This article details about the difficulties that RC Sherriff had encountered, not only in his WWI years, but during the production process of Journey’s End. At the time of its conception, the entertainment climate was mostly bright, energetic, and optimistic. Journey’s End contrasted this with its grim, realistic portrayal of war. This article does mention however that the play was received with warm regards in the naturalistic acting aspect. The main argument here is that most critic reviews miss the big picture that Sherriff is trying to display; instead of calling for a pacifist society, Sherriff is highlighting both the heroism of soldiers as well as the harsh environment that no human being should experience, further pushing the idea of heroism.

I would have to agree with both the columnist and Sherriff on this one, as the play itself holds non-exaggerated, realistic character archetypes. Despite their understandable fear and anxiety, the soldiers within Journey’s End are able to enter the battlefield again and again, knowing that their lives would eventually be taken in the battlefield. These are portrayal of acts of heroism, rather than the lives of heroes. I find this to be especially important as in reality, everybody has their own flaws. Alcoholism, cowardice, all these things are a part of some of us, but that does not take away from the certain moments that define our greatest moments.

As I re-read and analyse the play after this article about RC Sherriff, I’m sure to focus emotional flaws that create the realistic portrayals of the characters. From Stanhope’s alcoholism, to the naivety of Raleigh, I’m sure that Sherriff twists such characters in a way that their sacrifices are great regardless. Just as the article details, “war is loathsome and yet it leads to perhaps the most inspiring feats of heroism”.

Realism and Naturalism within Journey’s End

Before I discuss how realism and naturalism is utilized within the play Journey’s End, I need to define what both terms mean. Realism, in terms of art and drama at least, is the attempt of the creator to adhere towards the accuracy of actual real-life within their own representation. In art, this could be tied towards the art style of photo-realism, or even just the attempts at drawing still-life. On the other hand, naturalism (in the case of drama) is–as defined by the dictionary–a style and theory of representation based on the accurate depiction of detail. Therefore, a set designer for a play would be attempting to replicate the entirety of the setting down towards the prop models, background, clothing, etc. Because of this, these two concepts are fairly similar, allowing for some to use them interchangeably within performing arts.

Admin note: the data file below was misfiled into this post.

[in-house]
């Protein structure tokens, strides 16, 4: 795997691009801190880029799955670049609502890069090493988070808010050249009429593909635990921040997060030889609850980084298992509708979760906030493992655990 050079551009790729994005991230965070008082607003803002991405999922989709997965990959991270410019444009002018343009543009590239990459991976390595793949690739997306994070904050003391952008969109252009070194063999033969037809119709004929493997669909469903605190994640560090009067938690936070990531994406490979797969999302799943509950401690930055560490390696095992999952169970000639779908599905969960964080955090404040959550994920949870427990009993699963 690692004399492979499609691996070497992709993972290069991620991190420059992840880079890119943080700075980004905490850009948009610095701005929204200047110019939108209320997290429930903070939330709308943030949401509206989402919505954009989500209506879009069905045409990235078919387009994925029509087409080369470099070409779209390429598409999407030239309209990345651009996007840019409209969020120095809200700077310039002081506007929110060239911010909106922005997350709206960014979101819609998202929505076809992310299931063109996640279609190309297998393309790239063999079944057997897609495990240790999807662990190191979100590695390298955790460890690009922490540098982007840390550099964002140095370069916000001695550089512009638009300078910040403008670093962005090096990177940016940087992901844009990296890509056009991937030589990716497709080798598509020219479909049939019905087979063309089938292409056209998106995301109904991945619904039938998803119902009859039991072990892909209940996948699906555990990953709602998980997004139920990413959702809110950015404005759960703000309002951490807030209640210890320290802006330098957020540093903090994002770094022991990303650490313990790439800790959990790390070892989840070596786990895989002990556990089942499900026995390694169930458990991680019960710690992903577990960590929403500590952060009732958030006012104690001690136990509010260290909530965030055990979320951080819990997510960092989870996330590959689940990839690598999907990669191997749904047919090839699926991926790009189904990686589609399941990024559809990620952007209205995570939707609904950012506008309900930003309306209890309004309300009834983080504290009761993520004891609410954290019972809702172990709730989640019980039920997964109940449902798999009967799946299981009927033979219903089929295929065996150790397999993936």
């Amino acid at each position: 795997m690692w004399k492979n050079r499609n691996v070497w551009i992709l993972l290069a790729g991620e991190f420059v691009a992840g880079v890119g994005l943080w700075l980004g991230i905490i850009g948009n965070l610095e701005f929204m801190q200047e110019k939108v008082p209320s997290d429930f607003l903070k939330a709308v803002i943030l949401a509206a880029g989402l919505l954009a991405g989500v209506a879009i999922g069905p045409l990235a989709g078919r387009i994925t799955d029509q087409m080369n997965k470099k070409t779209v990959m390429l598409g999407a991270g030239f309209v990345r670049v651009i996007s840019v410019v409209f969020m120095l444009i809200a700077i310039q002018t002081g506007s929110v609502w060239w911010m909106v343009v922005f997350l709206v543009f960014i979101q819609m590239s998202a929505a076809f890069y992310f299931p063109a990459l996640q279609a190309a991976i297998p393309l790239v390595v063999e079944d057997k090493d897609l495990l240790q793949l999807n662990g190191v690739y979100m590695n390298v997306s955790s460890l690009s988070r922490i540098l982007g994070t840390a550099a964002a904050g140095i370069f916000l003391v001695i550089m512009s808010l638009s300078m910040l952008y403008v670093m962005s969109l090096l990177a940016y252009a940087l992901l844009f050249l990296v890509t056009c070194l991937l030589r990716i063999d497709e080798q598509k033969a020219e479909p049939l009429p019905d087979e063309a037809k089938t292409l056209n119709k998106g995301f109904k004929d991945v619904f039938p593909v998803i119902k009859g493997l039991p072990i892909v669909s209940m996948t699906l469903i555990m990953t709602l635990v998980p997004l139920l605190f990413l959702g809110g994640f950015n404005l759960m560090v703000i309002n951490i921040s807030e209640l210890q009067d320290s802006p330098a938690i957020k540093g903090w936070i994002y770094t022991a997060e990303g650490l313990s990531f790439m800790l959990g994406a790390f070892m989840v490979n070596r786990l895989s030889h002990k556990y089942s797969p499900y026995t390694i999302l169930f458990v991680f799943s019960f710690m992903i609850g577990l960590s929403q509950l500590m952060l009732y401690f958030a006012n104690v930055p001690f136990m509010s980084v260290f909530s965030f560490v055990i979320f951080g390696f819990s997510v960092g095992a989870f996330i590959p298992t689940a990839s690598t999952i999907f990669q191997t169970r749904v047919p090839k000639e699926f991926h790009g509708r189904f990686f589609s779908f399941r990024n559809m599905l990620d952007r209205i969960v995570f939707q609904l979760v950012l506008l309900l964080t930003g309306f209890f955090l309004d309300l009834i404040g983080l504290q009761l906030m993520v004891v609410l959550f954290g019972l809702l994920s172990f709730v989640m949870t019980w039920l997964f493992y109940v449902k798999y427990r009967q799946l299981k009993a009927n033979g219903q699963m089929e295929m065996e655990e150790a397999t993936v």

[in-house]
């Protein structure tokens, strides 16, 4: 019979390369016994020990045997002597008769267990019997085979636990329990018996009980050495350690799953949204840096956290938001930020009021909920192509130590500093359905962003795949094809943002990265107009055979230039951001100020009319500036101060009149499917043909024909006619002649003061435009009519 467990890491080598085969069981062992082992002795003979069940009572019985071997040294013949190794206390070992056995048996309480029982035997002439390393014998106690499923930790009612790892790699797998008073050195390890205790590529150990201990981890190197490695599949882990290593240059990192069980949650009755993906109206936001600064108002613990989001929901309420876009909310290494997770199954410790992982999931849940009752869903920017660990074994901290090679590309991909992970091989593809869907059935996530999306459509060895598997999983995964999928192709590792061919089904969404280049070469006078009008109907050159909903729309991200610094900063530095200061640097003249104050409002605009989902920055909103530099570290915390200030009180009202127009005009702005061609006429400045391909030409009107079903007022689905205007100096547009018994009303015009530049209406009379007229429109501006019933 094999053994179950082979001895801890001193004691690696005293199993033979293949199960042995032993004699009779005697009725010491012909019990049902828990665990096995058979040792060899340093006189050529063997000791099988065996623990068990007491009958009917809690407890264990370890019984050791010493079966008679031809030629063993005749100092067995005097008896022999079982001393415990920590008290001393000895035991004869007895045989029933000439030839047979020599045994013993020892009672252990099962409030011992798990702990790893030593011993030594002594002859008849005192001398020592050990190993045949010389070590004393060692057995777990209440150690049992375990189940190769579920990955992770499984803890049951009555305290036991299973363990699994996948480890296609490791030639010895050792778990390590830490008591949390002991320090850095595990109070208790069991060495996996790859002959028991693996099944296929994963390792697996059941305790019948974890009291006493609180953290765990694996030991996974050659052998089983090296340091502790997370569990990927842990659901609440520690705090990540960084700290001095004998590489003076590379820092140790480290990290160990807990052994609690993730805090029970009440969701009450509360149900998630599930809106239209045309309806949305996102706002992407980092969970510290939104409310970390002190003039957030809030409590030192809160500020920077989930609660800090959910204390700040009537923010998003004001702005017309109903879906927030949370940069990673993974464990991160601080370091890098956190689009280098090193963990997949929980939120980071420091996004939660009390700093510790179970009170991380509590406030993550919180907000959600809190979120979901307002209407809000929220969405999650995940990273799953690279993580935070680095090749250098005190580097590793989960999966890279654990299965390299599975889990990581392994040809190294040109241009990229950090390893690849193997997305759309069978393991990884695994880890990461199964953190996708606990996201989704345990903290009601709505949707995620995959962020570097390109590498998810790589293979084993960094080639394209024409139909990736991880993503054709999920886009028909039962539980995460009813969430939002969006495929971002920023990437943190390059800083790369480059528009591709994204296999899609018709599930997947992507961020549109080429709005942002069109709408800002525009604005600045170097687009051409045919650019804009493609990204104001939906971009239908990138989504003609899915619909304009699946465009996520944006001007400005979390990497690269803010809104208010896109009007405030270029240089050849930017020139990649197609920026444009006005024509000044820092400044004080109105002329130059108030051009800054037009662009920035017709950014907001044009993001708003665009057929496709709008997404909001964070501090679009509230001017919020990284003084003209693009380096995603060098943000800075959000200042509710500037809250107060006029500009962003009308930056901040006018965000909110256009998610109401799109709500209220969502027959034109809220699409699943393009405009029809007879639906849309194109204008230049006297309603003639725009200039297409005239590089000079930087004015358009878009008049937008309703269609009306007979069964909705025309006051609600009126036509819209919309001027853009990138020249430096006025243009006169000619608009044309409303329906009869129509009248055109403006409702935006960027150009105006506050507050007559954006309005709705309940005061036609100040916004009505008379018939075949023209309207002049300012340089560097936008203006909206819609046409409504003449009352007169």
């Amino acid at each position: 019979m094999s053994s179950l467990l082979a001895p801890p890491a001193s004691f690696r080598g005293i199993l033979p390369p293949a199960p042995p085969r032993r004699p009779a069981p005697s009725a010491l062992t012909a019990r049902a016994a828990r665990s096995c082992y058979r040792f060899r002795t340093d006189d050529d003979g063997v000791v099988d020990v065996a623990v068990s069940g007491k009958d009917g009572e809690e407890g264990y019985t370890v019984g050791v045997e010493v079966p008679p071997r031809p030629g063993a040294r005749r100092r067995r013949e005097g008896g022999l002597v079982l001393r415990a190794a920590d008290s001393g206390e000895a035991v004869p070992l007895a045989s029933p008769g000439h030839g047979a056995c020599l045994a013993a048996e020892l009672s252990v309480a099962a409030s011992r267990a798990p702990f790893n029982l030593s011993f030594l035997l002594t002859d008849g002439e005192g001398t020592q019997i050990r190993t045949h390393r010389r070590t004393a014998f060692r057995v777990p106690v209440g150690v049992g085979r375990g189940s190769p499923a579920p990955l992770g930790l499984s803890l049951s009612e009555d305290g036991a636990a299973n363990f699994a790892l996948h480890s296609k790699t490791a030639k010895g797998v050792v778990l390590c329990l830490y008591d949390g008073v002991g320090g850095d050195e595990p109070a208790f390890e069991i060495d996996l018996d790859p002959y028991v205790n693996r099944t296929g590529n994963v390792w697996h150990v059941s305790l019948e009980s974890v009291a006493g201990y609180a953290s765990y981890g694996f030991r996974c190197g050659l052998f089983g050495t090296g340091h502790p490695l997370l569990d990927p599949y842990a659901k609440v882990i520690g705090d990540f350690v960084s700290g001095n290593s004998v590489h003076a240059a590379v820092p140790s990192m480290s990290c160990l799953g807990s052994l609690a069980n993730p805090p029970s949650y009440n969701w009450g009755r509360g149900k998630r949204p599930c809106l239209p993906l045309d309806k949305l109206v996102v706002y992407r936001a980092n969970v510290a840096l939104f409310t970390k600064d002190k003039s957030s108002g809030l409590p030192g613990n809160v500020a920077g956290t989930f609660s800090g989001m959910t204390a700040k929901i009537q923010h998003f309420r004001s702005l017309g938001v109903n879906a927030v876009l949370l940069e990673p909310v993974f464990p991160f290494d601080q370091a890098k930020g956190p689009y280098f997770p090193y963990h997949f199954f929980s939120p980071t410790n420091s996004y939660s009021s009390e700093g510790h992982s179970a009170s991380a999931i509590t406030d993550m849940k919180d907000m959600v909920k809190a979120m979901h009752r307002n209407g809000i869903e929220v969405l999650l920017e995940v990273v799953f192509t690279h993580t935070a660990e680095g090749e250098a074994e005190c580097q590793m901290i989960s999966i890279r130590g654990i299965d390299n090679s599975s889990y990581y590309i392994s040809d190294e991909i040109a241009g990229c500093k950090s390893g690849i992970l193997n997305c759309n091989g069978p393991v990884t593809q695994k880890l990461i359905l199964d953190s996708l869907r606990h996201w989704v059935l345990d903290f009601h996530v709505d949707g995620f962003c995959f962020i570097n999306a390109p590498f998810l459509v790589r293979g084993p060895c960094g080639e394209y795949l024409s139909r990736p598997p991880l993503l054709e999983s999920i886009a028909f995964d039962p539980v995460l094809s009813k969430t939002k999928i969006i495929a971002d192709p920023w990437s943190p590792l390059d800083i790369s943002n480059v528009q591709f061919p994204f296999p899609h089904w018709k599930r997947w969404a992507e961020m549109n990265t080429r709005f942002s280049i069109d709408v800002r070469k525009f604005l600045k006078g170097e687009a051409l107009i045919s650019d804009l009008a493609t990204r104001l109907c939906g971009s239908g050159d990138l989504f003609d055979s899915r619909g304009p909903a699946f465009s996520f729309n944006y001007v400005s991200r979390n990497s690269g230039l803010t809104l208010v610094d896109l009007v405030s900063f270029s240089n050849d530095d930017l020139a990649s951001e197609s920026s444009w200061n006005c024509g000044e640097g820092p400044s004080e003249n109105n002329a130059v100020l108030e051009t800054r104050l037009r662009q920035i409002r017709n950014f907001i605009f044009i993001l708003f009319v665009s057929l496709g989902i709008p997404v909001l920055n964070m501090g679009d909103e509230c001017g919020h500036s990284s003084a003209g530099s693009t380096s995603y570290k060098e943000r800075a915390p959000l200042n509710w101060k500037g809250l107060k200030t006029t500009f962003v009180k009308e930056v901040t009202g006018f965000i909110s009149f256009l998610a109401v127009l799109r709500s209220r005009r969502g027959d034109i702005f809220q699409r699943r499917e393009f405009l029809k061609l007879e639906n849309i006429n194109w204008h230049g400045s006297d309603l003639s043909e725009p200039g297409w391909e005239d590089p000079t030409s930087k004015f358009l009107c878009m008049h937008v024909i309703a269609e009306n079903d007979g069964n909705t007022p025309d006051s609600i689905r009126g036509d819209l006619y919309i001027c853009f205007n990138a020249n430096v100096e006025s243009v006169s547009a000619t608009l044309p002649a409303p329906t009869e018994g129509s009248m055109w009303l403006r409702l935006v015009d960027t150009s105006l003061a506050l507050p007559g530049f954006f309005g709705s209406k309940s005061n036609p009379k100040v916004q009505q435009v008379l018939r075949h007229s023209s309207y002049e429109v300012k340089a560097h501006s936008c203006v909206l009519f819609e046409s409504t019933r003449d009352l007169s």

Sheriff, being an actual captain within World War One, underwent the trauma and horrors of war itself. This experience lends itself within the play as the actions portrayed by the characters echo very human emotions. By human, I refer towards the less romanticized aspects such as cowardice, as shown by Hibbert as he attempts to leave the battlezone. In addition towards this, the idea of “normalcy”, or rather the characters acting as if nothing wrong were going on, is often alluded to within the opening scenes of the play. For the audience this may clash against their perception of steel-hard soldiers valiantly fighting against the enemy, but for actual soldiers such as Sheriff himself, this references towards an actual feeling that soldiers had as they patiently waited for their final battle to begin. The characterizations of such characters add an actual human element, further pushing the element of realism within Journey’s End. This is unlike other portrayals of war, where heroism is glorified and the protagonists win the conflict in the end. As for naturalism, the stage description within the transcript describes the setting and how the characters interact. Sheriff’s own experience within trench dugouts and tunnels are highlighted by the dreary living conditions that the play portrays. With the wire netting, bare furniture, and wood framing, Sheriff by no means is romanticizing the concept of war, further pushing realism concept that war is unforgiving and harsh towards the young soldiers who fight within it.

Green Rice: Introductory Thoughts

Looking at the introductory text towards the Green Rice poem collection, I can clearly see that these poems are not just a reflection of the poet Lâm Thị Mỹ Dạ’s history, but also commentary on the limited social standing that women have within society. Lâm Thị Mỹ Dạ also mentions specifically the “traditionally Confucian culture”(xiii) as to blame for this gender imbalance of right; however, having said that it seems that she doesn’t question the validity of such beliefs. Instead, she establishes that women can be more capable than given credit for, all thanks towards their “cultural base” (xiii). I find this particularly interesting as this distances her from other feminist poets, but this could all stem from her specific upbringing as a young Vietnamese girl growing up in the Vietnam war.